As Weddings Get Glitzier, Everyone Wants a Slice
PHNOM PENH (Khmer Times) – Cambodia’s wedding season officially kicks off next month and this year promises to be the biggest and most extravagant ever.
With more young couples tying the knot – and spending a lot more on their big day – an industry of wedding planning and services has emerged that is eager to get a slice of the nuptial pie.
Traditional Khmer weddings are lavish, complex affairs spread out over two days that involve multiple outfit changes, make-up sessions, photography shoots, and plenty of pomp and ceremony. It all ends in a raucous no-holds-barred reception where guests and family eat, drink and dance long into the night.
The “modern” weddings that have caught on in recent years are no less boisterous events, blending elements of Western weddings but retaining a distinct Khmer flavor – which means plenty of fruit, flowers and glitz.
Kalyana Phal, a special events planner at the Sofitel Phnom Penh Phokeethra Hotel, said rising affluence and a desire for an unforgettable event is making Cambodians splurge more than ever on wedding receptions.
“The budget has doubled in the last year,” she told Khmer Times. “It will grow in the next year too because people are spending more on weddings as they are a once-in-a-lifetime event and they want to show off their social status as well.”
The increasing scale and complexity of Cambodian weddings has spawned an entire sub-sector of event organizers. Wedding planners – professionals who assist with the planning, design and management of weddings – typically charge a percentage of the matrimonial budget as consultation fees.
Vipasiny Sambath, co-founder of digital wedding planning firm Pkasla, said couples save for years to cover the cost of their nuptials, and the bill for even a modest wedding can run into the tens of thousands of dollars. Increasingly, they are seeking services to help make their dream weddings affordable.
“We optimize the budget for each couple and help them find all the appropriate elements of a wedding,” she said.
Middle-class families typically budget around $20,000 for a wedding, while an upper-class wedding may run $70,000 to $80,000, according to Ms. Sambath.
But even this is peanuts compared to what Cambodia’s most influential families spend on lavish wedding parties. High-end wedding planning agency Sokha Samangkar says its clients splash out up to $700,000 on wedding bashes, including the cost of food, clothing, travel and entertainment for thousands of guests.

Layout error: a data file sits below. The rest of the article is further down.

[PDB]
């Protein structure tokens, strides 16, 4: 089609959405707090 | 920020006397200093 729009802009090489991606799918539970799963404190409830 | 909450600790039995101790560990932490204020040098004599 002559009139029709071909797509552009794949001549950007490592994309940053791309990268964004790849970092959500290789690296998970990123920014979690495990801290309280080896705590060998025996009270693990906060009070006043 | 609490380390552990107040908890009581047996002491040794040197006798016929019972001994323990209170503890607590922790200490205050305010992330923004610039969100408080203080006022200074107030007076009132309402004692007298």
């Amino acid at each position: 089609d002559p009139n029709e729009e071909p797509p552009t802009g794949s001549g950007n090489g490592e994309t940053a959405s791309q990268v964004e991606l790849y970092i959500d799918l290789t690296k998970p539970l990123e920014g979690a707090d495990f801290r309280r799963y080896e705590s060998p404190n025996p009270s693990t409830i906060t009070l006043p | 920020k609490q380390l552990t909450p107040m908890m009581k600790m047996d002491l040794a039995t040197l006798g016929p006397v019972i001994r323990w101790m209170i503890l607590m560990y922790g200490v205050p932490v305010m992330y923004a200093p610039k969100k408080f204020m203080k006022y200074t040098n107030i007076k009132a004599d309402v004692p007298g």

Growing Invitation List
A generation ago, weddings were typically held at home or in wooden shelters or plastic tents erected on the side of the road. But an increasing number of couples are spending huge sums to rent a memorable venue for the reception, which is generally a two-day event.
City dwellers facing space limitations in their apartments and hoping to impress their guests in luxurious surroundings often hold the wedding reception in an upscale hotel or wedding hall.
The Sofitel Phnom Penh hosts about 20 to 30 weddings a year, with bookings made up to a year in advance. Ms. Phal said the events are becoming grander, and the guest lists keep growing.
“More people are invited to weddings than in the past,” she said, adding that the hotel regularly receives reception and room bookings for weddings with 900 guests. “Couples know a lot of people, from family members to friends. They don’t want to miss anyone out as that would be considered an insult.”
To handle this volume, multi-room wedding hall complexes have sprung up around the country. No less than a dozen operate in the capital. The largest is Mondial Center off Mao Tse Toung Boulevard, a mammoth four-story structure with 13 banquet halls.
Couples pay about $7,000 to rent a banquet hall with 50 tables for their reception, according to the center’s director, Phuo Kim Kok. He said the complex hosted around 100 wedding bashes last year and is regularly booked solid months in advance.
But the venue is just one expense. Costs climb as couples spend on food, decorations and entertainment for the reception. A mid-level budget, say planners, is at least $20 per person for food, flowers for around $1,000, and another $1,000 for a DJ or musicians.
Couples are also billed for invitations, tiered cakes and fruit displays, and the all-important pre-wedding photo shoot, which can run from as little as $100 to well over $5,000.
And then there is the all-important bridal dress. Anneliese Helmy, owner of Anne Noelle Bridal and Eveningwear Boutique, designs the iconic white wedding gown for mainly Western expats, she says lately more Cambodians are showing interest in her collection.
“I think they see how weddings are done in Europe, and they aspire to that,” she said. “But I’d hate to see them lose the traditional element because it’s so beautiful.”
Ms. Helmy’s line of dresses cost between $300 to $800 for ready-to-wear gowns, while custom orders can run as high as $1,500. There are plenty of buyers, but many brides hoping to save money on up to a dozen outfit changes go elsewhere to rent dresses.
For brides-to-be like Nanita Soth, who plans to marry in December, the biggest single wedding expense is the so-called salon package, which includes multiple rented dresses, and hairstyling and make-up sessions.
“Five years ago, my sister got married and the best bridal salon package was $2,000,” she said. “Now the same package costs more than double that.”
“I want a nice wedding, but it is getting more expensive,” she adds.